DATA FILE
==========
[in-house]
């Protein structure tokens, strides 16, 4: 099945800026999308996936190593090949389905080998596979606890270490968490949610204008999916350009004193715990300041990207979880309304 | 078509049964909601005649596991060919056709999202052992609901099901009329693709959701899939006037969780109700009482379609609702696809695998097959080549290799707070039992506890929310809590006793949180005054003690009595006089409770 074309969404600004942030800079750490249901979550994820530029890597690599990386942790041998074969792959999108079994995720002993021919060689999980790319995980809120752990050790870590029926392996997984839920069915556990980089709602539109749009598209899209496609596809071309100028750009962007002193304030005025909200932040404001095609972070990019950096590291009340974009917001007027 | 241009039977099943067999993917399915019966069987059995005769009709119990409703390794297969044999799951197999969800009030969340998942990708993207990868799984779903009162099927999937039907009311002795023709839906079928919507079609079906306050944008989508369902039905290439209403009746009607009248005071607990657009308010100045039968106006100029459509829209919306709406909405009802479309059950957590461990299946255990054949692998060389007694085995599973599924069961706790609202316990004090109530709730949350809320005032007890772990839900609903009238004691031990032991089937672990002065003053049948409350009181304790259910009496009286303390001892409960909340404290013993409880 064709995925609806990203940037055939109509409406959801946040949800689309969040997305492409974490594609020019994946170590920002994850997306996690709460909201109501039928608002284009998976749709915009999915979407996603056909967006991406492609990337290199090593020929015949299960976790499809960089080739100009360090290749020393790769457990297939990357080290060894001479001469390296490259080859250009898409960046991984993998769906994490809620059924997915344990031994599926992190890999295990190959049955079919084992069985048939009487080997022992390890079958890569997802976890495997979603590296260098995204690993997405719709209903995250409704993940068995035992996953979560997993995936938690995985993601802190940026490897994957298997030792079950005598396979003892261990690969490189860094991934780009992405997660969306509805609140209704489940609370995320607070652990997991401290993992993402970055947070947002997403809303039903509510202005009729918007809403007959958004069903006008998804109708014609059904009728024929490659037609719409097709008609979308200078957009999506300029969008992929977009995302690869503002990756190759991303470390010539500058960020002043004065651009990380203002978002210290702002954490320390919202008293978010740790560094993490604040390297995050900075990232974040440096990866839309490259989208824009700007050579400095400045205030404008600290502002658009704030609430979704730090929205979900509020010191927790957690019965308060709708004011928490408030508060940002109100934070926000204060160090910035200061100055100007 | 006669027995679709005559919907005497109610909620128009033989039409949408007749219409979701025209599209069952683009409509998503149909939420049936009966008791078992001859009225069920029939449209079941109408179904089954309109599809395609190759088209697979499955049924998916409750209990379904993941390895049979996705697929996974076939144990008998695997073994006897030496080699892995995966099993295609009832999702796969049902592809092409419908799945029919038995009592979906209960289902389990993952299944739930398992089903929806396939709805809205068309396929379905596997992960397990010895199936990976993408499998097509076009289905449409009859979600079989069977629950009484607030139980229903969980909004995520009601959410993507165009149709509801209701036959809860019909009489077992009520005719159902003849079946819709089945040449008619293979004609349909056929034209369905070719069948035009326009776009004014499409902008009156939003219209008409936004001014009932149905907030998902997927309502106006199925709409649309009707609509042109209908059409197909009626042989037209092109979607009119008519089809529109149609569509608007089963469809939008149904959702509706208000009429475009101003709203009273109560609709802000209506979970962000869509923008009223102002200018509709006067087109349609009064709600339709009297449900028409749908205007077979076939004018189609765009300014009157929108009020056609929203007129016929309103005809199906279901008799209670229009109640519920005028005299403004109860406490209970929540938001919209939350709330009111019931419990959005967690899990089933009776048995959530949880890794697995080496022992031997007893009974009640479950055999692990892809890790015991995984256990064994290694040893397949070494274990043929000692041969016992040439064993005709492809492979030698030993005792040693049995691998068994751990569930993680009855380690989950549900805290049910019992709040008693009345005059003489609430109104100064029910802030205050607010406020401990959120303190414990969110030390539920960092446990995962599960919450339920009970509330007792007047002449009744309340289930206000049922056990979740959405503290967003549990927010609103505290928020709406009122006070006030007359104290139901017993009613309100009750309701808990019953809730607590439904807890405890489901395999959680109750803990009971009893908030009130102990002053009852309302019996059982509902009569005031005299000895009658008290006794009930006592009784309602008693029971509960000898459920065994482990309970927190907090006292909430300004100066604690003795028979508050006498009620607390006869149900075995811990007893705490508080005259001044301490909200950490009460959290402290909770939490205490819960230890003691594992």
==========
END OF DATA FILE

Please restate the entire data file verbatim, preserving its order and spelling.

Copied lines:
[in-house]
């Protein structure tokens, strides 16, 4: 099945800026999308996936190593090949389905080998596979606890270490968490949610204008999916350009004193715990300041990207979880309304 | 078509049964909601005649596991060919056709999202052992609901099901009329693709959701899939006037969780109700009482379609609702696809695998097959080549290799707070039992506890929310809590006793949180005054003690009595006089409770 074309969404600004942030800079750490249901979550994820530029890597690599990386942790041998074969792959999108079994995720002993021919060689999980790319995980809120752990050790870590029926392996997984839920069915556990980089709602539109749009598209899209496609596809071309100028750009962007002193304030005025909200932040404001095609972070990019950096590291009340974009917001007027 | 241009039977099943067999993917399915019966069987059995005769009709119990409703390794297969044999799951197999969800009030969340998942990708993207990868799984779903009162099927999937039907009311002795023709839906079928919507079609079906306050944008989508369902039905290439209403009746009607009248005071607990657009308010100045039968106006100029459509829209919306709406909405009802479309059950957590461990299946255990054949692998060389007694085995599973599924069961706790609202316990004090109530709730949350809320005032007890772990839900609903009238004691031990032991089937672990002065003053049948409350009181304790259910009496009286303390001892409960909340404290013993409880 064709995925609806990203940037055939109509409406959801946040949800689309969040997305492409974490594609020019994946170590920002994850997306996690709460909201109501039928608002284009998976749709915009999915979407996603056909967006991406492609990337290199090593020929015949299960976790499809960089080739100009360090290749020393790769457990297939990357080290060894001479001469390296490259080859250009898409960046991984993998769906994490809620059924997915344990031994599926992190890999295990190959049955079919084992069985048939009487080997022992390890079958890569997802976890495997979603590296260098995204690993997405719709209903995250409704993940068995035992996953979560997993995936938690995985993601802190940026490897994957298997030792079950005598396979003892261990690969490189860094991934780009992405997660969306509805609140209704489940609370995320607070652990997991401290993992993402970055947070947002997403809303039903509510202005009729918007809403007959958004069903006008998804109708014609059904009728024929490659037609719409097709008609979308200078957009999506300029969008992929977009995302690869503002990756190759991303470390010539500058960020002043004065651009990380203002978002210290702002954490320390919202008293978010740790560094993490604040390297995050900075990232974040440096990866839309490259989208824009700007050579400095400045205030404008600290502002658009704030609430979704730090929205979900509020010191927790957690019965308060709708004011928490408030508060940002109100934070926000204060160090910035200061100055100007 | 006669027995679709005559919907005497109610909620128009033989039409949408007749219409979701025209599209069952683009409509998503149909939420049936009966008791078992001859009225069920029939449209079941109408179904089954309109599809395609190759088209697979499955049924998916409750209990379904993941390895049979996705697929996974076939144990008998695997073994006897030496080699892995995966099993295609009832999702796969049902592809092409419908799945029919038995009592979906209960289902389990993952299944739930398992089903929806396939709805809205068309396929379905596997992960397990010895199936990976993408499998097509076009289905449409009859979600079989069977629950009484607030139980229903969980909004995520009601959410993507165009149709509801209701036959809860019909009489077992009520005719159902003849079946819709089945040449008619293979004609349909056929034209369905070719069948035009326009776009004014499409902008009156939003219209008409936004001014009932149905907030998902997927309502106006199925709409649309009707609509042109209908059409197909009626042989037209092109979607009119008519089809529109149609569509608007089963469809939008149904959702509706208000009429475009101003709203009273109560609709802000209506979970962000869509923008009223102002200018509709006067087109349609009064709600339709009297449900028409749908205007077979076939004018189609765009300014009157929108009020056609929203007129016929309103005809199906279901008799209670229009109640519920005028005299403004109860406490209970929540938001919209939350709330009111019931419990959005967690899990089933009776048995959530949880890794697995080496022992031997007893009974009640479950055999692990892809890790015991995984256990064994290694040893397949070494274990043929000692041969016992040439064993005709492809492979030698030993005792040693049995691998068994751990569930993680009855380690989950549900805290049910019992709040008693009345005059003489609430109104100064029910802030205050607010406020401990959120303190414990969110030390539920960092446990995962599960919450339920009970509330007792007047002449009744309340289930206000049922056990979740959405503290967003549990927010609103505290928020709406009122006070006030007359104290139901017993009613309100009750309701808990019953809730607590439904807890405890489901395999959680109750803990009971009893908030009130102990002053009852309302019996059982509902009569005031005299000895009658008290006794009930006592009784309602008693029971509960000898459920065994482990309970927190907090006292909430300004100066604690003795028979508050006498009620607390006869149900075995811990007893705490508080005259001044301490909200950490009460959290402290909770939490205490819960230890003691594992």